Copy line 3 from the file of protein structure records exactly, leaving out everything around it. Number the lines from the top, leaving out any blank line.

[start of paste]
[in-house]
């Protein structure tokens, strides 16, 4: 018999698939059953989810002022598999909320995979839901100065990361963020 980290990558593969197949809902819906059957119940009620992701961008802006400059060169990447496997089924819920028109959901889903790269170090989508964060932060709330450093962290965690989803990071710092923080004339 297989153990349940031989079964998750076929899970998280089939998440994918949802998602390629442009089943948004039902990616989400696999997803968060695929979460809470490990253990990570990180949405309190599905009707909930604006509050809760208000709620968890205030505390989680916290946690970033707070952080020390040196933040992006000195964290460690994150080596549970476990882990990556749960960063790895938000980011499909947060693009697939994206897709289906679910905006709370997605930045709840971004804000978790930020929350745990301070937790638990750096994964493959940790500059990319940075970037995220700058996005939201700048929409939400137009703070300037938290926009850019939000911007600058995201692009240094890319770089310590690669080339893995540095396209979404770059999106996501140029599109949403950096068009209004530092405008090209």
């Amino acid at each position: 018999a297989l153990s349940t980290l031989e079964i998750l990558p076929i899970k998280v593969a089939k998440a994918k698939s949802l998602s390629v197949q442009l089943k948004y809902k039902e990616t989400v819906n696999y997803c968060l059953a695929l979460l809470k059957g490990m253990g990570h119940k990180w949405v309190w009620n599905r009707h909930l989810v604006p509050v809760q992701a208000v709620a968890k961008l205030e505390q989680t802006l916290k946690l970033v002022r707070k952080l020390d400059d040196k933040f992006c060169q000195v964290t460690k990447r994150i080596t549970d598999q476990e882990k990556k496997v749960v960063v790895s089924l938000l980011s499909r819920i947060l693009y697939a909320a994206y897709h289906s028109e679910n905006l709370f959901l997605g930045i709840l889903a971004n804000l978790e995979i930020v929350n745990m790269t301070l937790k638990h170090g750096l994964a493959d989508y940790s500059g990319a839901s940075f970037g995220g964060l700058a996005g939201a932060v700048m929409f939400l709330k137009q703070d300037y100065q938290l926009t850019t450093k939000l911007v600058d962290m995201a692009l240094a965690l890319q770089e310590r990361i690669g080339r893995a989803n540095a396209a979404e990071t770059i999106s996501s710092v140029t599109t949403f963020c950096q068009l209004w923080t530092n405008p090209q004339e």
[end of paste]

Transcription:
């Amino acid at each position: 018999a297989l153990s349940t980290l031989e079964i998750l990558p076929i899970k998280v593969a089939k998440a994918k698939s949802l998602s390629v197949q442009l089943k948004y809902k039902e990616t989400v819906n696999y997803c968060l059953a695929l979460l809470k059957g490990m253990g990570h119940k990180w949405v309190w009620n599905r009707h909930l989810v604006p509050v809760q992701a208000v709620a968890k961008l205030e505390q989680t802006l916290k946690l970033v002022r707070k952080l020390d400059d040196k933040f992006c060169q000195v964290t460690k990447r994150i080596t549970d598999q476990e882990k990556k496997v749960v960063v790895s089924l938000l980011s499909r819920i947060l693009y697939a909320a994206y897709h289906s028109e679910n905006l709370f959901l997605g930045i709840l889903a971004n804000l978790e995979i930020v929350n745990m790269t301070l937790k638990h170090g750096l994964a493959d989508y940790s500059g990319a839901s940075f970037g995220g964060l700058a996005g939201a932060v700048m929409f939400l709330k137009q703070d300037y100065q938290l926009t850019t450093k939000l911007v600058d962290m995201a692009l240094a965690l890319q770089e310590r990361i690669g080339r893995a989803n540095a396209a979404e990071t770059i999106s996501s710092v140029t599109t949403f963020c950096q068009l209004w923080t530092n405008p090209q004339e």